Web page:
Thwarted in their efforts to get laid, reformed thieves turned crime-busters the Lucky Stars gang try their luck on holiday at an island resort. Unfortunately for chunky kung fu hero Kidstuff (Sammo Hung), lovable dimwit Roundhead (Eric Tsang), sour-tempered Rhino Hide (Stanley Fung), smooth-talking Herb (Charlie Chin) and aspiring Taoist wizard (?!) Sandy (Richard Ng) it turns out the house next door to their holiday home is haunted. When the gang find a sexy female vampire (Chun Hung) feasting on a male victim they turn to their old ally Chief Inspector Woo (Sibelle Hu). She sends along four beautiful spandex-clad policewomen led by gorgeous no-nonsense detective Leung Lai Di (Elaine Lui). Inevitably the haplessly horny Lucky Stars try all kinds of tricks to get with the girls. But then the male ghost, Nick Chan (Nat Chan) unexpectedly inhabits Lai Di's body and asks for their help taking revenge on the drug-dealing Triad boss responsible for his death.
Ghost Punting is doubly disappointing in that it is both a slapdash Hong Kong horror-comedy and a duff entry in the long-running Lucky Stars series. While not quite as popular overseas, the Lucky Stars films were hugely successful and remain much beloved in Hong Kong. HK movie polymaths Sammo Hung and Eric Tsang concocted the series that began with Hung's Winners and Sinners (1983), My Lucky Stars (1985) and Twinkle Twinkle Lucky Stars (1986). Thereafter series superstar Jackie Chan fell out with longtime collaborator Sammo Hung (briefly, as it happily turned out). He sat out the rest of the sequels that continued with Tsang's Lucky Stars Go Places (1986) (a crossover with Tsang's other huge franchise Aces Go Places) and Lucky Stars Triad Society (1989) directed by co-star Stanley Fung with the script co-written by Wong Jing. After Ghost Punting it was several years before actor, music mogul and filmmaker Frankie Chan got the old gang back together one last time for How to Meet the Lucky Stars (1996). As with many sequels the later entries leaned heavily on gimmicks. Which in this instance involved shoehorning a lacklustre ghost comedy angle to help viewers stomach the sight of these middle-aged goofballs trying to pick up women half their age.
Of course Sammo Hung remains the key auteur of kung fu-horror. He not only produced the Mr. Vampire series and starred in cult favourites like The Dead and the Deadly (1983) but directed a slew of classics including the one that started it all: Encounters of the Spooky Kind (1980). By 1992 Hung was still a creative force to be reckoned with but Ghost Punting definitely ranks among his lesser efforts. Shot on-the-fly by multiple directors including Hung, Tsang, Corey Yuen Kwai and Mr. Vampire helmer Ricky Lau, it shares an episodic story-structure and schizophrenic tone in common with many superior HK productions. Yet lacks their amiable anything goes spirit. The inane antics of the Lucky Stars troop are an admittedly acquired taste, steeped as they are in Cantonese street culture but the film also lazily recycles familiar old tropes. Such as having Rhino Hide try to use Nick's ghost powers to cheat at mahjong (a subplot Sammo Hung spun out into an entire movie in the previous year's Gambling Ghost (1991)!) Or the climactic girl-on-girl fight where Elaine Lui (a talented and beautiful action girl who despite standout turns in films like Angel (1987) and The Bride with White Hair (1993) never became as big a star as she deserved to be) gets soaking wet which harks back to Sibelle Hu's bout with Mishiko Nishiwaki in the original My Lucky Stars. We also get another instance of HK horror's weird fixation on women's underwear as a defense against the supernatural.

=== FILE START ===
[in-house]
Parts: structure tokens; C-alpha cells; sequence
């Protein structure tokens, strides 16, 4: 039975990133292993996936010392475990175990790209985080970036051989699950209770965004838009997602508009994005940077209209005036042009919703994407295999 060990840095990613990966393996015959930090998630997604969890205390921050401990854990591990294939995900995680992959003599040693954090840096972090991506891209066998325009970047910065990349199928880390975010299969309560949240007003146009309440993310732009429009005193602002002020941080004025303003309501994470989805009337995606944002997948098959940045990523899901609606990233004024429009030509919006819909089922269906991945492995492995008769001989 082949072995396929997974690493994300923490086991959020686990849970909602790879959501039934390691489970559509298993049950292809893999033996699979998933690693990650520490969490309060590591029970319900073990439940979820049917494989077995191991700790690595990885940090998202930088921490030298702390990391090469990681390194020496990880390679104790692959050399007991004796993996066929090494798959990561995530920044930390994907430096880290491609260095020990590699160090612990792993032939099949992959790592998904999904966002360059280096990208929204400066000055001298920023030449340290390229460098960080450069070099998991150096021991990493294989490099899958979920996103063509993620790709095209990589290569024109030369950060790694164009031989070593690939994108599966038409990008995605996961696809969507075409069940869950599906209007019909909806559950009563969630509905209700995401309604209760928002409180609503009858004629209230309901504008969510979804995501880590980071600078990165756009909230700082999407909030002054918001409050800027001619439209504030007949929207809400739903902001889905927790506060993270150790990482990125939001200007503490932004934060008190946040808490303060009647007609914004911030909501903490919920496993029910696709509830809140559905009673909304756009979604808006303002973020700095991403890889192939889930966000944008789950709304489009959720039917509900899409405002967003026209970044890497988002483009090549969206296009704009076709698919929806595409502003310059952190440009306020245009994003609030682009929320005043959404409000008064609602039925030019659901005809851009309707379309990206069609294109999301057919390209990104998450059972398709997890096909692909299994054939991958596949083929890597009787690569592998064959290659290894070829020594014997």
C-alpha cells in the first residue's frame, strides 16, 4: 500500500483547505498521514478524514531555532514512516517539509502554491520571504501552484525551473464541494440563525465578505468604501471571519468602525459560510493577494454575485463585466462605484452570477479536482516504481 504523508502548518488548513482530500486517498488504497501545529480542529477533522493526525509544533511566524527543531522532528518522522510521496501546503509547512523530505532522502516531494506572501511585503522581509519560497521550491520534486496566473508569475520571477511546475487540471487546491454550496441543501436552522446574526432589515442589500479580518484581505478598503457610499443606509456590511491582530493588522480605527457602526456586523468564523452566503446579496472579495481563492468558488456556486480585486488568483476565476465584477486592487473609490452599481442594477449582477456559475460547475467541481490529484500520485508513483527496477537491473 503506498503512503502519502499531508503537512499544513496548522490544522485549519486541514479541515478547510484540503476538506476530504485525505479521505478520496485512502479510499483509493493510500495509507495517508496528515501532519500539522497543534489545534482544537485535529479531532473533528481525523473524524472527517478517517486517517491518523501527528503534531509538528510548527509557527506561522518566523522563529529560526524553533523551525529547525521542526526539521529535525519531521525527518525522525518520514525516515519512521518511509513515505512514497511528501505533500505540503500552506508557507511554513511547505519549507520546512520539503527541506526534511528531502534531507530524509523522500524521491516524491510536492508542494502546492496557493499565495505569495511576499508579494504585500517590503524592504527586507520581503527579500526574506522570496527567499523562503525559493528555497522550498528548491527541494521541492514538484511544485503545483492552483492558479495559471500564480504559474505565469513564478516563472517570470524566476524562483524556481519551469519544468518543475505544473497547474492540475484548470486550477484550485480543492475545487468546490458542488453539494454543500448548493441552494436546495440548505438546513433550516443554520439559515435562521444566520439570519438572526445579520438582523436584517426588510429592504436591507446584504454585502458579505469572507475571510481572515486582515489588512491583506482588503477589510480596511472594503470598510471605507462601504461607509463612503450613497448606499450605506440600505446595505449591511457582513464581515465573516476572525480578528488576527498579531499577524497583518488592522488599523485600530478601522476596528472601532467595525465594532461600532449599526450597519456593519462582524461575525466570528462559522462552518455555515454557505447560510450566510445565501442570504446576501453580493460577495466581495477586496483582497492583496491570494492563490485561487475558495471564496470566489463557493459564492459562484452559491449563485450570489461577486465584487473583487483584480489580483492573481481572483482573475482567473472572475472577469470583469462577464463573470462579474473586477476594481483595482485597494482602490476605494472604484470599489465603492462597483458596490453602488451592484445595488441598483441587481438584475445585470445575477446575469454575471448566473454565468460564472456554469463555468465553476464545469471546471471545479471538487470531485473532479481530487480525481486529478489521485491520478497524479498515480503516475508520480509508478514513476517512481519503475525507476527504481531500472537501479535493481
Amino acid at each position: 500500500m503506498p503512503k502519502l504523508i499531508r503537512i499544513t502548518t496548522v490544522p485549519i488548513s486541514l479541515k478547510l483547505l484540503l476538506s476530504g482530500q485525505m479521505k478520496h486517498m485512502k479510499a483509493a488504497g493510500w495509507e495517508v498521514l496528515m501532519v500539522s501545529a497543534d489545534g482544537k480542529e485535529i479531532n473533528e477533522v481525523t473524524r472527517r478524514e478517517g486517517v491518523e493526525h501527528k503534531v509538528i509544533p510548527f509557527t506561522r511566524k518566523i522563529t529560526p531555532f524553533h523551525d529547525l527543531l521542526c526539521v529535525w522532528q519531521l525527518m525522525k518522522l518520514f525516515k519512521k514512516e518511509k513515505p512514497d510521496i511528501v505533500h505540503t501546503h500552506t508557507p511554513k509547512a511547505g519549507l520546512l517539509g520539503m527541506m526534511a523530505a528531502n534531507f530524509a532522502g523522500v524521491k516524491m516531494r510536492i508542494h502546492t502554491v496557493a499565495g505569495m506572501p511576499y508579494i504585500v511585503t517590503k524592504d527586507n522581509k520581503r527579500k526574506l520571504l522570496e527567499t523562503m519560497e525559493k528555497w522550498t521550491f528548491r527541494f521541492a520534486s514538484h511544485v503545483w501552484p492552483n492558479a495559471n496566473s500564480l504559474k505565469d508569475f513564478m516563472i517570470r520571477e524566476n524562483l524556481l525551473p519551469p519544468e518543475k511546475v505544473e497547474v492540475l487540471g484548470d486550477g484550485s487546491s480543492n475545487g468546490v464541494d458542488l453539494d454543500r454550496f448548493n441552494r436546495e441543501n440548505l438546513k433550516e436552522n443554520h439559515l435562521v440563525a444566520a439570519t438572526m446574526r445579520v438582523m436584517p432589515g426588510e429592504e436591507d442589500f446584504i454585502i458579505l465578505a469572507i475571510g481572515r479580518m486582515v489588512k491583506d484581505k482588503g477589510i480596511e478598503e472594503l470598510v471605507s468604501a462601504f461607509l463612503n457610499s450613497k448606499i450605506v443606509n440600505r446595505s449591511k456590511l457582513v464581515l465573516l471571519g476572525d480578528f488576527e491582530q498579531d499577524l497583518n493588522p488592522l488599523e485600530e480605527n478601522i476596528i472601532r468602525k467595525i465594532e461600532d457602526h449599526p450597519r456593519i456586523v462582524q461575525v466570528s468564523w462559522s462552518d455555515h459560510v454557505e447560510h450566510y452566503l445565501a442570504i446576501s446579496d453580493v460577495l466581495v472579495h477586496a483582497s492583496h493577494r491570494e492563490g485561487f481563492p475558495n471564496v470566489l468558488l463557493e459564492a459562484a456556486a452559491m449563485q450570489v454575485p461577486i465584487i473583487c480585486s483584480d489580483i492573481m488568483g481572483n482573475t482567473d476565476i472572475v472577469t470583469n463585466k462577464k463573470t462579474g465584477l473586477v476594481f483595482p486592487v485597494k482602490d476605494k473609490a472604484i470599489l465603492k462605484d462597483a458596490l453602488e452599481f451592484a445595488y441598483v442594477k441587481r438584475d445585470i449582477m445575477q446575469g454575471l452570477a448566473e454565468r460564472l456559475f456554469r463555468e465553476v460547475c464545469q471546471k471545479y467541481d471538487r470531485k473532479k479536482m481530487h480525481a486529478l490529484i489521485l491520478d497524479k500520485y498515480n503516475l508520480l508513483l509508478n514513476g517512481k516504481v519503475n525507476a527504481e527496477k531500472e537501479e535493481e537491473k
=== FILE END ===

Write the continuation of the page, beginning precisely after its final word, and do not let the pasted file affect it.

The plot does not really kick in till about the one-hundred minute mark (with a half hour to go!) but fails to involve. Partly because undead drug dealer Nick is such a whiny, unhelpful, unsympathetic character. A bigger problem is that the film is mired in misogyny. Every female character in Ghost Punting is portrayed as either a monster, shrew or duplicitous slut. On top of that are a host of tasteless rape jokes as the boys contrive multiple tricks to have their wicked way with the foxy policewomen. At least all their efforts end with them outwitted and humiliated by the women. Happily Sammo does not partake in any of the gang's unsavoury antics. Indeed he spends a large share of the film off-screen (probably busy directing Moon Warriors (1992)) but does factor into the one mildly amusing subplot wherein almost every woman finds his flustered nice guy demeanor irresistible. Now and then Ghost Punting pulls off the odd memorably queasy (Taiwanese pop hunk Charlie Chin kisses a zombie and spits out worms and rotten teeth!) or inspired moment (reversing a cliché the ghost inhabits Eric Tsang and makes him a worse fighter). The film finally wakes up for a finale that has the entire gang taken out by Triads leaving Sammo to face a dozen gangsters alone. Which he does easily because good movie or bad, Sammo Hung is a freaking badass.
Hong Kong born actor, producer and director and one of the best known figures in Hong Kong cinema. Hung's large frame belies a formidable martial arts ability, and he's best known for his collaborations with Jackie Chan during the 1980s and more recently for his US TV show Martial Law.